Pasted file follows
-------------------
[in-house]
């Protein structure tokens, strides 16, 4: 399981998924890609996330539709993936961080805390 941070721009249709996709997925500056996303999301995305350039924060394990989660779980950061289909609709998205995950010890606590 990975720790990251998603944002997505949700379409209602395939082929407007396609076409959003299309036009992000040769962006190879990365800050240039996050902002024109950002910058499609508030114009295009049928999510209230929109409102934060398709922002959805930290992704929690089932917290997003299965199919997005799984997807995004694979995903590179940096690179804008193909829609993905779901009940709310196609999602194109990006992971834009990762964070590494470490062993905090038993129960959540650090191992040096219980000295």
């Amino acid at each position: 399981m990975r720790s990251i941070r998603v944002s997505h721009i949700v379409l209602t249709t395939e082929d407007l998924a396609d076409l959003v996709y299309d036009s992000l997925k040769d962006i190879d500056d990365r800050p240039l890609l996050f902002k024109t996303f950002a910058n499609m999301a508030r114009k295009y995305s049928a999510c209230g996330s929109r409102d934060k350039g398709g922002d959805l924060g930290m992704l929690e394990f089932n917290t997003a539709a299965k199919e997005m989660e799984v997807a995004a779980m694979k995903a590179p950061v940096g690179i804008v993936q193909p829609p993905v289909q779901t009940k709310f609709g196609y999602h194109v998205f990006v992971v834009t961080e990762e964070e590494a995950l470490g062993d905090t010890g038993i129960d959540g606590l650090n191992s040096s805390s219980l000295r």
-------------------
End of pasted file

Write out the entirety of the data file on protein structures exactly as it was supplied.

[in-house]
């Protein structure tokens, strides 16, 4: 399981998924890609996330539709993936961080805390 941070721009249709996709997925500056996303999301995305350039924060394990989660779980950061289909609709998205995950010890606590 990975720790990251998603944002997505949700379409209602395939082929407007396609076409959003299309036009992000040769962006190879990365800050240039996050902002024109950002910058499609508030114009295009049928999510209230929109409102934060398709922002959805930290992704929690089932917290997003299965199919997005799984997807995004694979995903590179940096690179804008193909829609993905779901009940709310196609999602194109990006992971834009990762964070590494470490062993905090038993129960959540650090191992040096219980000295």
């Amino acid at each position: 399981m990975r720790s990251i941070r998603v944002s997505h721009i949700v379409l209602t249709t395939e082929d407007l998924a396609d076409l959003v996709y299309d036009s992000l997925k040769d962006i190879d500056d990365r800050p240039l890609l996050f902002k024109t996303f950002a910058n499609m999301a508030r114009k295009y995305s049928a999510c209230g996330s929109r409102d934060k350039g398709g922002d959805l924060g930290m992704l929690e394990f089932n917290t997003a539709a299965k199919e997005m989660e799984v997807a995004a779980m694979k995903a590179p950061v940096g690179i804008v993936q193909p829609p993905v289909q779901t009940k709310f609709g196609y999602h194109v998205f990006v992971v834009t961080e990762e964070e590494a995950l470490g062993d905090t010890g038993i129960d959540g606590l650090n191992s040096s805390s219980l000295r």